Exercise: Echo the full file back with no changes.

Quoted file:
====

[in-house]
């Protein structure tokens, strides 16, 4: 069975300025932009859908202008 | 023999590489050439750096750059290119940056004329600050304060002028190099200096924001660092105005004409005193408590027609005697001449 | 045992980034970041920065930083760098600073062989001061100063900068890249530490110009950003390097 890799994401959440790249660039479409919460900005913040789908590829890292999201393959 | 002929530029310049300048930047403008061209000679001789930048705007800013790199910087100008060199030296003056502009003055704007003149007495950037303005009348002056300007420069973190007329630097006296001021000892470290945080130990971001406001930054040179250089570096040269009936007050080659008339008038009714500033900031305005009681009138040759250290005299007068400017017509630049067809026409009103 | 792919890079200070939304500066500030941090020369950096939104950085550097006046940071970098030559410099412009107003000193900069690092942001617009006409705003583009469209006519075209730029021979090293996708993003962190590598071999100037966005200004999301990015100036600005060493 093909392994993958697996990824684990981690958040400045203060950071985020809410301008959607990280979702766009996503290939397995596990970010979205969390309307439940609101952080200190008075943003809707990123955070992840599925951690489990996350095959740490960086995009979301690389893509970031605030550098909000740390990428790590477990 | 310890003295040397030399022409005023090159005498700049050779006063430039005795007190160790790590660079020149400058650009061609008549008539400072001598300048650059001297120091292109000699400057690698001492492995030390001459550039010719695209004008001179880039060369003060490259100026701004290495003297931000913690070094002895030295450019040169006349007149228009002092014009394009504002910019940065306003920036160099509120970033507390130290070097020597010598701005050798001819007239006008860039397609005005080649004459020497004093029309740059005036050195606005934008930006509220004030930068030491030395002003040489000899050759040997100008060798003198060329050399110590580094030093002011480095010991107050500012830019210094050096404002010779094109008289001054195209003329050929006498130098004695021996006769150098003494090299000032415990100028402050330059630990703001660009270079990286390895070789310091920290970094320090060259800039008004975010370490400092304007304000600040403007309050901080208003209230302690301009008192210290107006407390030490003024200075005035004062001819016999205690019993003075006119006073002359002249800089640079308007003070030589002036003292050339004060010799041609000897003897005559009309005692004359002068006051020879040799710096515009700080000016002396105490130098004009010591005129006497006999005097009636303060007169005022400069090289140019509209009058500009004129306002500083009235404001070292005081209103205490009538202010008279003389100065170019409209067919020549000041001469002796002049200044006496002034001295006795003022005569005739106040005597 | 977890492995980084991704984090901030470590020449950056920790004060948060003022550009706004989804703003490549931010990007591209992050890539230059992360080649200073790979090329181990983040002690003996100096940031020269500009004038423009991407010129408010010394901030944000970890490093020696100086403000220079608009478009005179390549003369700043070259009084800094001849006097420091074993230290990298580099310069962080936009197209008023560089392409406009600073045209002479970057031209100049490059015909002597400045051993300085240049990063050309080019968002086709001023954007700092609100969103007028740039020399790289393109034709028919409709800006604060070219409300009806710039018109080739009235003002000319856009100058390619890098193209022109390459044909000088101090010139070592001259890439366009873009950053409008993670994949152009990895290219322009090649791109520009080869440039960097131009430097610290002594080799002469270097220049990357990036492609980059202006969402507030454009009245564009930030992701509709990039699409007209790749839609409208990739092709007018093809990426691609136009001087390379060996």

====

[in-house]
């Protein structure tokens, strides 16, 4: 069975300025932009859908202008 | 023999590489050439750096750059290119940056004329600050304060002028190099200096924001660092105005004409005193408590027609005697001449 | 045992980034970041920065930083760098600073062989001061100063900068890249530490110009950003390097 890799994401959440790249660039479409919460900005913040789908590829890292999201393959 | 002929530029310049300048930047403008061209000679001789930048705007800013790199910087100008060199030296003056502009003055704007003149007495950037303005009348002056300007420069973190007329630097006296001021000892470290945080130990971001406001930054040179250089570096040269009936007050080659008339008038009714500033900031305005009681009138040759250290005299007068400017017509630049067809026409009103 | 792919890079200070939304500066500030941090020369950096939104950085550097006046940071970098030559410099412009107003000193900069690092942001617009006409705003583009469209006519075209730029021979090293996708993003962190590598071999100037966005200004999301990015100036600005060493 093909392994993958697996990824684990981690958040400045203060950071985020809410301008959607990280979702766009996503290939397995596990970010979205969390309307439940609101952080200190008075943003809707990123955070992840599925951690489990996350095959740490960086995009979301690389893509970031605030550098909000740390990428790590477990 | 310890003295040397030399022409005023090159005498700049050779006063430039005795007190160790790590660079020149400058650009061609008549008539400072001598300048650059001297120091292109000699400057690698001492492995030390001459550039010719695209004008001179880039060369003060490259100026701004290495003297931000913690070094002895030295450019040169006349007149228009002092014009394009504002910019940065306003920036160099509120970033507390130290070097020597010598701005050798001819007239006008860039397609005005080649004459020497004093029309740059005036050195606005934008930006509220004030930068030491030395002003040489000899050759040997100008060798003198060329050399110590580094030093002011480095010991107050500012830019210094050096404002010779094109008289001054195209003329050929006498130098004695021996006769150098003494090299000032415990100028402050330059630990703001660009270079990286390895070789310091920290970094320090060259800039008004975010370490400092304007304000600040403007309050901080208003209230302690301009008192210290107006407390030490003024200075005035004062001819016999205690019993003075006119006073002359002249800089640079308007003070030589002036003292050339004060010799041609000897003897005559009309005692004359002068006051020879040799710096515009700080000016002396105490130098004009010591005129006497006999005097009636303060007169005022400069090289140019509209009058500009004129306002500083009235404001070292005081209103205490009538202010008279003389100065170019409209067919020549000041001469002796002049200044006496002034001295006795003022005569005739106040005597 | 977890492995980084991704984090901030470590020449950056920790004060948060003022550009706004989804703003490549931010990007591209992050890539230059992360080649200073790979090329181990983040002690003996100096940031020269500009004038423009991407010129408010010394901030944000970890490093020696100086403000220079608009478009005179390549003369700043070259009084800094001849006097420091074993230290990298580099310069962080936009197209008023560089392409406009600073045209002479970057031209100049490059015909002597400045051993300085240049990063050309080019968002086709001023954007700092609100969103007028740039020399790289393109034709028919409709800006604060070219409300009806710039018109080739009235003002000319856009100058390619890098193209022109390459044909000088101090010139070592001259890439366009873009950053409008993670994949152009990895290219322009090649791109520009080869440039960097131009430097610290002594080799002469270097220049990357990036492609980059202006969402507030454009009245564009930030992701509709990039699409007209790749839609409208990739092709007018093809990426691609136009001087390379060996």